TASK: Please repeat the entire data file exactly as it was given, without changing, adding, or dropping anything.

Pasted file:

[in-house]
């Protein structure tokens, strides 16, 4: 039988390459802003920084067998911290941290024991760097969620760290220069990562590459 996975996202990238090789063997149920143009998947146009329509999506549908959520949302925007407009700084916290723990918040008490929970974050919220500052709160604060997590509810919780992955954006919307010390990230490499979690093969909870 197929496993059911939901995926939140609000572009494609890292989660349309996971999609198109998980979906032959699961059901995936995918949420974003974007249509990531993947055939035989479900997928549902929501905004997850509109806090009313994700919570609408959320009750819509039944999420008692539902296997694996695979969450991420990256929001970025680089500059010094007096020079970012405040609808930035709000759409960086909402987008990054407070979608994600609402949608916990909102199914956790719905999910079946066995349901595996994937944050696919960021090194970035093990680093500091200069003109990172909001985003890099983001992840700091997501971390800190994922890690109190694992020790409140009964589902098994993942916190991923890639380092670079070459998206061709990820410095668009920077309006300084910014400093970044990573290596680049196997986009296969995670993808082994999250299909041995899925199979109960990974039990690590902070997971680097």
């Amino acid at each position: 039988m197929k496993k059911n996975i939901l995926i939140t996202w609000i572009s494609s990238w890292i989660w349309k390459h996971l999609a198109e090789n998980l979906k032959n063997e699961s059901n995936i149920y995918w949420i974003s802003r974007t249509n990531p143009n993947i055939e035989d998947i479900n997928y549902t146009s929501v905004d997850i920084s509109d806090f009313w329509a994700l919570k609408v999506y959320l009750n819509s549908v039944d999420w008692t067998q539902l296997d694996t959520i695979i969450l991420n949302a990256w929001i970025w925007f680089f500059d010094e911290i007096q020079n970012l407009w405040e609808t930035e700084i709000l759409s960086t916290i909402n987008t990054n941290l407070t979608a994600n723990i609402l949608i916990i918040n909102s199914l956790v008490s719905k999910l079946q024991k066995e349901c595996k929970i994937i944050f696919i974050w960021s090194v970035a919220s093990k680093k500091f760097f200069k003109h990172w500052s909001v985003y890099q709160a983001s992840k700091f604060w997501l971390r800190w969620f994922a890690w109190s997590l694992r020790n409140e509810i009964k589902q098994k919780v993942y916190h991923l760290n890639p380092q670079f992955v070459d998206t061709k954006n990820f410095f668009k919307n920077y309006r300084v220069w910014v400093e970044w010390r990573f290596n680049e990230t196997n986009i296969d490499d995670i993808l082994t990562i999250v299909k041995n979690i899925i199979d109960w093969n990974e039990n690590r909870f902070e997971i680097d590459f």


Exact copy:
[in-house]
């Protein structure tokens, strides 16, 4: 039988390459802003920084067998911290941290024991760097969620760290220069990562590459 996975996202990238090789063997149920143009998947146009329509999506549908959520949302925007407009700084916290723990918040008490929970974050919220500052709160604060997590509810919780992955954006919307010390990230490499979690093969909870 197929496993059911939901995926939140609000572009494609890292989660349309996971999609198109998980979906032959699961059901995936995918949420974003974007249509990531993947055939035989479900997928549902929501905004997850509109806090009313994700919570609408959320009750819509039944999420008692539902296997694996695979969450991420990256929001970025680089500059010094007096020079970012405040609808930035709000759409960086909402987008990054407070979608994600609402949608916990909102199914956790719905999910079946066995349901595996994937944050696919960021090194970035093990680093500091200069003109990172909001985003890099983001992840700091997501971390800190994922890690109190694992020790409140009964589902098994993942916190991923890639380092670079070459998206061709990820410095668009920077309006300084910014400093970044990573290596680049196997986009296969995670993808082994999250299909041995899925199979109960990974039990690590902070997971680097």
């Amino acid at each position: 039988m197929k496993k059911n996975i939901l995926i939140t996202w609000i572009s494609s990238w890292i989660w349309k390459h996971l999609a198109e090789n998980l979906k032959n063997e699961s059901n995936i149920y995918w949420i974003s802003r974007t249509n990531p143009n993947i055939e035989d998947i479900n997928y549902t146009s929501v905004d997850i920084s509109d806090f009313w329509a994700l919570k609408v999506y959320l009750n819509s549908v039944d999420w008692t067998q539902l296997d694996t959520i695979i969450l991420n949302a990256w929001i970025w925007f680089f500059d010094e911290i007096q020079n970012l407009w405040e609808t930035e700084i709000l759409s960086t916290i909402n987008t990054n941290l407070t979608a994600n723990i609402l949608i916990i918040n909102s199914l956790v008490s719905k999910l079946q024991k066995e349901c595996k929970i994937i944050f696919i974050w960021s090194v970035a919220s093990k680093k500091f760097f200069k003109h990172w500052s909001v985003y890099q709160a983001s992840k700091f604060w997501l971390r800190w969620f994922a890690w109190s997590l694992r020790n409140e509810i009964k589902q098994k919780v993942y916190h991923l760290n890639p380092q670079f992955v070459d998206t061709k954006n990820f410095f668009k919307n920077y309006r300084v220069w910014v400093e970044w010390r990573f290596n680049e990230t196997n986009i296969d490499d995670i993808l082994t990562i999250v299909k041995n979690i899925i199979d109960w093969n990974e039990n690590r909870f902070e997971i680097d590459f």